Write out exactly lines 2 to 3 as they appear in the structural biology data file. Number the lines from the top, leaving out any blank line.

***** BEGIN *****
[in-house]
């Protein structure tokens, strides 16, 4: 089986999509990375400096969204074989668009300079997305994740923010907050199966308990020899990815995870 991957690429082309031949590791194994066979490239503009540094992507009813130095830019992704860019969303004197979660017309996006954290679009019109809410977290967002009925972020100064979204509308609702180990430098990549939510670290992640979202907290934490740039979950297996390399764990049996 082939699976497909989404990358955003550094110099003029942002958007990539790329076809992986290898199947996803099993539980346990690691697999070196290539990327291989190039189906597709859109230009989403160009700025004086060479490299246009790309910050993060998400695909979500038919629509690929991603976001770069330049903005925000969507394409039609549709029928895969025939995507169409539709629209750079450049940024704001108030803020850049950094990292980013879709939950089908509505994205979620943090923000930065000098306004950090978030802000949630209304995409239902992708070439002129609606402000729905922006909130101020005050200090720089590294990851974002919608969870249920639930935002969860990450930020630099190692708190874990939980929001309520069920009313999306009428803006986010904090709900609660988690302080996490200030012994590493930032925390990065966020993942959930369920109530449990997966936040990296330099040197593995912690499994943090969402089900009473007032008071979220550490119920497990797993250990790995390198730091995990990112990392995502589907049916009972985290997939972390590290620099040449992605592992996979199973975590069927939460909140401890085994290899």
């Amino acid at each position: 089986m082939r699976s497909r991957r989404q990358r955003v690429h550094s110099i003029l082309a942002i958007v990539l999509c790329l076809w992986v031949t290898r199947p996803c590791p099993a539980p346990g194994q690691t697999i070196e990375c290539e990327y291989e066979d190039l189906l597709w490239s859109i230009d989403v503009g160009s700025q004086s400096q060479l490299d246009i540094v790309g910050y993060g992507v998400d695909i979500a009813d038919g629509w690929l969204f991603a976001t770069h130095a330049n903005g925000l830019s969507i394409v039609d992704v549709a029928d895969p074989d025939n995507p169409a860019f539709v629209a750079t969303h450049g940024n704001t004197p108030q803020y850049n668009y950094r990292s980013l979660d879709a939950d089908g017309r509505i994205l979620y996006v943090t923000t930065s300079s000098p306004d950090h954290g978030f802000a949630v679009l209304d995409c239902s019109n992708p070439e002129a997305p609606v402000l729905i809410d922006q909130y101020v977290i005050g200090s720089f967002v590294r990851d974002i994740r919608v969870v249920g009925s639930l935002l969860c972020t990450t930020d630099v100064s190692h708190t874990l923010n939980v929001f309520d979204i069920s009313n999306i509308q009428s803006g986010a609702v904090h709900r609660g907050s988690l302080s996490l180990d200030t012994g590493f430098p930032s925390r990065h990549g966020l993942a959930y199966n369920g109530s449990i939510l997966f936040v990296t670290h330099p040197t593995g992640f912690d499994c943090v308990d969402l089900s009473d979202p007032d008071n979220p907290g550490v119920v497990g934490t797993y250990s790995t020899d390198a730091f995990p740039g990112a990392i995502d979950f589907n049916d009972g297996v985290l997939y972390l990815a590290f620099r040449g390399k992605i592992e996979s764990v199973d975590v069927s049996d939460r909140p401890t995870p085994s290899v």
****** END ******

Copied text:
């Protein structure tokens, strides 16, 4: 089986999509990375400096969204074989668009300079997305994740923010907050199966308990020899990815995870 991957690429082309031949590791194994066979490239503009540094992507009813130095830019992704860019969303004197979660017309996006954290679009019109809410977290967002009925972020100064979204509308609702180990430098990549939510670290992640979202907290934490740039979950297996390399764990049996 082939699976497909989404990358955003550094110099003029942002958007990539790329076809992986290898199947996803099993539980346990690691697999070196290539990327291989190039189906597709859109230009989403160009700025004086060479490299246009790309910050993060998400695909979500038919629509690929991603976001770069330049903005925000969507394409039609549709029928895969025939995507169409539709629209750079450049940024704001108030803020850049950094990292980013879709939950089908509505994205979620943090923000930065000098306004950090978030802000949630209304995409239902992708070439002129609606402000729905922006909130101020005050200090720089590294990851974002919608969870249920639930935002969860990450930020630099190692708190874990939980929001309520069920009313999306009428803006986010904090709900609660988690302080996490200030012994590493930032925390990065966020993942959930369920109530449990997966936040990296330099040197593995912690499994943090969402089900009473007032008071979220550490119920497990797993250990790995390198730091995990990112990392995502589907049916009972985290997939972390590290620099040449992605592992996979199973975590069927939460909140401890085994290899």
């Amino acid at each position: 089986m082939r699976s497909r991957r989404q990358r955003v690429h550094s110099i003029l082309a942002i958007v990539l999509c790329l076809w992986v031949t290898r199947p996803c590791p099993a539980p346990g194994q690691t697999i070196e990375c290539e990327y291989e066979d190039l189906l597709w490239s859109i230009d989403v503009g160009s700025q004086s400096q060479l490299d246009i540094v790309g910050y993060g992507v998400d695909i979500a009813d038919g629509w690929l969204f991603a976001t770069h130095a330049n903005g925000l830019s969507i394409v039609d992704v549709a029928d895969p074989d025939n995507p169409a860019f539709v629209a750079t969303h450049g940024n704001t004197p108030q803020y850049n668009y950094r990292s980013l979660d879709a939950d089908g017309r509505i994205l979620y996006v943090t923000t930065s300079s000098p306004d950090h954290g978030f802000a949630v679009l209304d995409c239902s019109n992708p070439e002129a997305p609606v402000l729905i809410d922006q909130y101020v977290i005050g200090s720089f967002v590294r990851d974002i994740r919608v969870v249920g009925s639930l935002l969860c972020t990450t930020d630099v100064s190692h708190t874990l923010n939980v929001f309520d979204i069920s009313n999306i509308q009428s803006g986010a609702v904090h709900r609660g907050s988690l302080s996490l180990d200030t012994g590493f430098p930032s925390r990065h990549g966020l993942a959930y199966n369920g109530s449990i939510l997966f936040v990296t670290h330099p040197t593995g992640f912690d499994c943090v308990d969402l089900s009473d979202p007032d008071n979220p907290g550490v119920v497990g934490t797993y250990s790995t020899d390198a730091f995990p740039g990112a990392i995502d979950f589907n049916d009972g297996v985290l997939y972390l990815a590290f620099r040449g390399k992605i592992e996979s764990v199973d975590v069927s049996d939460r909140p401890t995870p085994s290899v």